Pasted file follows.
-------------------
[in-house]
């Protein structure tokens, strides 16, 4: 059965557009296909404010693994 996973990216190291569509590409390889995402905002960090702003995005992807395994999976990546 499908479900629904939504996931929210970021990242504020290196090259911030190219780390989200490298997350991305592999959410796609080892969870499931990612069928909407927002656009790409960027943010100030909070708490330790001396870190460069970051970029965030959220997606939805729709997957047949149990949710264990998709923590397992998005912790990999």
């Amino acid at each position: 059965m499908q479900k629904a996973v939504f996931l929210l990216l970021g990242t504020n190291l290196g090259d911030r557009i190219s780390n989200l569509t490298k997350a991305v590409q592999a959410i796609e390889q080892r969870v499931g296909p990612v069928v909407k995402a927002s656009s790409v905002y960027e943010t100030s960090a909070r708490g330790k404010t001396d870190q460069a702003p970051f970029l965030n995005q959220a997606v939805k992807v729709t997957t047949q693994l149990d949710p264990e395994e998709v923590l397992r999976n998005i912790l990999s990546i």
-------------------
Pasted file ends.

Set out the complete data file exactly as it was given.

[in-house]
């Protein structure tokens, strides 16, 4: 059965557009296909404010693994 996973990216190291569509590409390889995402905002960090702003995005992807395994999976990546 499908479900629904939504996931929210970021990242504020290196090259911030190219780390989200490298997350991305592999959410796609080892969870499931990612069928909407927002656009790409960027943010100030909070708490330790001396870190460069970051970029965030959220997606939805729709997957047949149990949710264990998709923590397992998005912790990999």
């Amino acid at each position: 059965m499908q479900k629904a996973v939504f996931l929210l990216l970021g990242t504020n190291l290196g090259d911030r557009i190219s780390n989200l569509t490298k997350a991305v590409q592999a959410i796609e390889q080892r969870v499931g296909p990612v069928v909407k995402a927002s656009s790409v905002y960027e943010t100030s960090a909070r708490g330790k404010t001396d870190q460069a702003p970051f970029l965030n995005q959220a997606v939805k992807v729709t997957t047949q693994l149990d949710p264990e395994e998709v923590l397992r999976n998005i912790l990999s990546i």